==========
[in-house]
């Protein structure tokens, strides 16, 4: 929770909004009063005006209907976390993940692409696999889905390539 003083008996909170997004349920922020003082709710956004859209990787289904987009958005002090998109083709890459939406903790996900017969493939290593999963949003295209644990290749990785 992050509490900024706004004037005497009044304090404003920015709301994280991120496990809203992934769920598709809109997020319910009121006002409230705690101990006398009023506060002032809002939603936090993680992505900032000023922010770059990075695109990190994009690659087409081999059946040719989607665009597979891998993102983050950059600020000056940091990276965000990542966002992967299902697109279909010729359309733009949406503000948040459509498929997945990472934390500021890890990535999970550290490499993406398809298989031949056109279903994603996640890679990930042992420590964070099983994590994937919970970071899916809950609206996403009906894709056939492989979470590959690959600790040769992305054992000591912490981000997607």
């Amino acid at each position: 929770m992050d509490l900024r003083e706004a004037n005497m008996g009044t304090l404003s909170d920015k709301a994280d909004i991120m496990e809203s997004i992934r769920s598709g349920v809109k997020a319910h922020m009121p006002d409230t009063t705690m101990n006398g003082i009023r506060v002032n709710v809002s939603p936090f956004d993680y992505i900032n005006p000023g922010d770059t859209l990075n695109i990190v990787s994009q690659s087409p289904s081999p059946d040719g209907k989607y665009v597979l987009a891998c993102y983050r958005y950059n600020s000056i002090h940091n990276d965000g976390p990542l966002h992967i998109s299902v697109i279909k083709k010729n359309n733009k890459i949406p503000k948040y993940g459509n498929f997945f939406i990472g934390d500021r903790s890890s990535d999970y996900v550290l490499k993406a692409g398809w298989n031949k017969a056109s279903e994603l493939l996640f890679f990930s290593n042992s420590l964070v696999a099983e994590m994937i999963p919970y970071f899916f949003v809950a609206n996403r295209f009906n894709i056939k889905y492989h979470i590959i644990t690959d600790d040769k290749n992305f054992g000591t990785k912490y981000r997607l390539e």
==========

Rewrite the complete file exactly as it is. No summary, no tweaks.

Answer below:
[in-house]
């Protein structure tokens, strides 16, 4: 929770909004009063005006209907976390993940692409696999889905390539 003083008996909170997004349920922020003082709710956004859209990787289904987009958005002090998109083709890459939406903790996900017969493939290593999963949003295209644990290749990785 992050509490900024706004004037005497009044304090404003920015709301994280991120496990809203992934769920598709809109997020319910009121006002409230705690101990006398009023506060002032809002939603936090993680992505900032000023922010770059990075695109990190994009690659087409081999059946040719989607665009597979891998993102983050950059600020000056940091990276965000990542966002992967299902697109279909010729359309733009949406503000948040459509498929997945990472934390500021890890990535999970550290490499993406398809298989031949056109279903994603996640890679990930042992420590964070099983994590994937919970970071899916809950609206996403009906894709056939492989979470590959690959600790040769992305054992000591912490981000997607």
């Amino acid at each position: 929770m992050d509490l900024r003083e706004a004037n005497m008996g009044t304090l404003s909170d920015k709301a994280d909004i991120m496990e809203s997004i992934r769920s598709g349920v809109k997020a319910h922020m009121p006002d409230t009063t705690m101990n006398g003082i009023r506060v002032n709710v809002s939603p936090f956004d993680y992505i900032n005006p000023g922010d770059t859209l990075n695109i990190v990787s994009q690659s087409p289904s081999p059946d040719g209907k989607y665009v597979l987009a891998c993102y983050r958005y950059n600020s000056i002090h940091n990276d965000g976390p990542l966002h992967i998109s299902v697109i279909k083709k010729n359309n733009k890459i949406p503000k948040y993940g459509n498929f997945f939406i990472g934390d500021r903790s890890s990535d999970y996900v550290l490499k993406a692409g398809w298989n031949k017969a056109s279903e994603l493939l996640f890679f990930s290593n042992s420590l964070v696999a099983e994590m994937i999963p919970y970071f899916f949003v809950a609206n996403r295209f009906n894709i056939k889905y492989h979470i590959i644990t690959d600790d040769k290749n992305f054992g000591t990785k912490y981000r997607l390539e």